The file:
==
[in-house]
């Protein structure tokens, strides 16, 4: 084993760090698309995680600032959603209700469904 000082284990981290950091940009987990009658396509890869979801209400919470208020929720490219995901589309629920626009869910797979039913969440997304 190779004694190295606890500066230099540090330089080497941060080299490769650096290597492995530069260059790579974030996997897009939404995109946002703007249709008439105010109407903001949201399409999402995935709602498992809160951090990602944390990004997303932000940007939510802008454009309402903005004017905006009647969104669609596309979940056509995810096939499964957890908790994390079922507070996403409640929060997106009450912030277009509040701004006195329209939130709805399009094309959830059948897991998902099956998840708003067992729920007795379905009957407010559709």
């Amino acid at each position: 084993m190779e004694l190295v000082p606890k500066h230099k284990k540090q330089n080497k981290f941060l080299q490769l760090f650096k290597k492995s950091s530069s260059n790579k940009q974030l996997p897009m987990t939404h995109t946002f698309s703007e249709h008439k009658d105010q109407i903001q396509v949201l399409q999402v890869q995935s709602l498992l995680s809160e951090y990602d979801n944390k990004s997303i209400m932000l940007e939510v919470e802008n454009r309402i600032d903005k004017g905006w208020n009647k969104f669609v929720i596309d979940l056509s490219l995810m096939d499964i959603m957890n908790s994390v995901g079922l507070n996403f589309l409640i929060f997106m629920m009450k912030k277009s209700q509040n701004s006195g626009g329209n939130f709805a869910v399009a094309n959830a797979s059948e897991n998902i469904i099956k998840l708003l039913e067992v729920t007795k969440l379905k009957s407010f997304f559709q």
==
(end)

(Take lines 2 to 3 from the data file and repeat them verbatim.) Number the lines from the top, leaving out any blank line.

């Protein structure tokens, strides 16, 4: 084993760090698309995680600032959603209700469904 000082284990981290950091940009987990009658396509890869979801209400919470208020929720490219995901589309629920626009869910797979039913969440997304 190779004694190295606890500066230099540090330089080497941060080299490769650096290597492995530069260059790579974030996997897009939404995109946002703007249709008439105010109407903001949201399409999402995935709602498992809160951090990602944390990004997303932000940007939510802008454009309402903005004017905006009647969104669609596309979940056509995810096939499964957890908790994390079922507070996403409640929060997106009450912030277009509040701004006195329209939130709805399009094309959830059948897991998902099956998840708003067992729920007795379905009957407010559709």
């Amino acid at each position: 084993m190779e004694l190295v000082p606890k500066h230099k284990k540090q330089n080497k981290f941060l080299q490769l760090f650096k290597k492995s950091s530069s260059n790579k940009q974030l996997p897009m987990t939404h995109t946002f698309s703007e249709h008439k009658d105010q109407i903001q396509v949201l399409q999402v890869q995935s709602l498992l995680s809160e951090y990602d979801n944390k990004s997303i209400m932000l940007e939510v919470e802008n454009r309402i600032d903005k004017g905006w208020n009647k969104f669609v929720i596309d979940l056509s490219l995810m096939d499964i959603m957890n908790s994390v995901g079922l507070n996403f589309l409640i929060f997106m629920m009450k912030k277009s209700q509040n701004s006195g626009g329209n939130f709805a869910v399009a094309n959830a797979s059948e897991n998902i469904i099956k998840l708003l039913e067992v729920t007795k969440l379905k009957s407010f997304f559709q």